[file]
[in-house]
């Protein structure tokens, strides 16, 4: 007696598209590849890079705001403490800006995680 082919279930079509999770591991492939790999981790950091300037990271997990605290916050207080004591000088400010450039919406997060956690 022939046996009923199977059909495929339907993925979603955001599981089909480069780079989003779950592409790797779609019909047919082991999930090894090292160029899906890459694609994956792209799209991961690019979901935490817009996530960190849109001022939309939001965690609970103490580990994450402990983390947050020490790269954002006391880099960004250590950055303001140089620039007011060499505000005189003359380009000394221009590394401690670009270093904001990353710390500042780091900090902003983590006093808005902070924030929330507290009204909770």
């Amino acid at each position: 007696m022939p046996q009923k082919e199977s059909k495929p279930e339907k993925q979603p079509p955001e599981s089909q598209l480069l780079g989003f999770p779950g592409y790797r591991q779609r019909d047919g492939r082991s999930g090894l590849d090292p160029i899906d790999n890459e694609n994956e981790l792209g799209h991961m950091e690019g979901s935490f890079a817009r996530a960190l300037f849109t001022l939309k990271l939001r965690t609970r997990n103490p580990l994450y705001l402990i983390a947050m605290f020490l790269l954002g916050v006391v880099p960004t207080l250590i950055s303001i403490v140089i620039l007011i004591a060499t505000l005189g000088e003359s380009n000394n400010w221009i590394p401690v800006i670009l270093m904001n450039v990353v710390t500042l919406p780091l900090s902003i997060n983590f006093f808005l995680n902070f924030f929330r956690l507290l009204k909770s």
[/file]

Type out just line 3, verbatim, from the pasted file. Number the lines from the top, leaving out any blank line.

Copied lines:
């Amino acid at each position: 007696m022939p046996q009923k082919e199977s059909k495929p279930e339907k993925q979603p079509p955001e599981s089909q598209l480069l780079g989003f999770p779950g592409y790797r591991q779609r019909d047919g492939r082991s999930g090894l590849d090292p160029i899906d790999n890459e694609n994956e981790l792209g799209h991961m950091e690019g979901s935490f890079a817009r996530a960190l300037f849109t001022l939309k990271l939001r965690t609970r997990n103490p580990l994450y705001l402990i983390a947050m605290f020490l790269l954002g916050v006391v880099p960004t207080l250590i950055s303001i403490v140089i620039l007011i004591a060499t505000l005189g000088e003359s380009n000394n400010w221009i590394p401690v800006i670009l270093m904001n450039v990353v710390t500042l919406p780091l900090s902003i997060n983590f006093f808005l995680n902070f924030f929330r956690l507290l009204k909770s």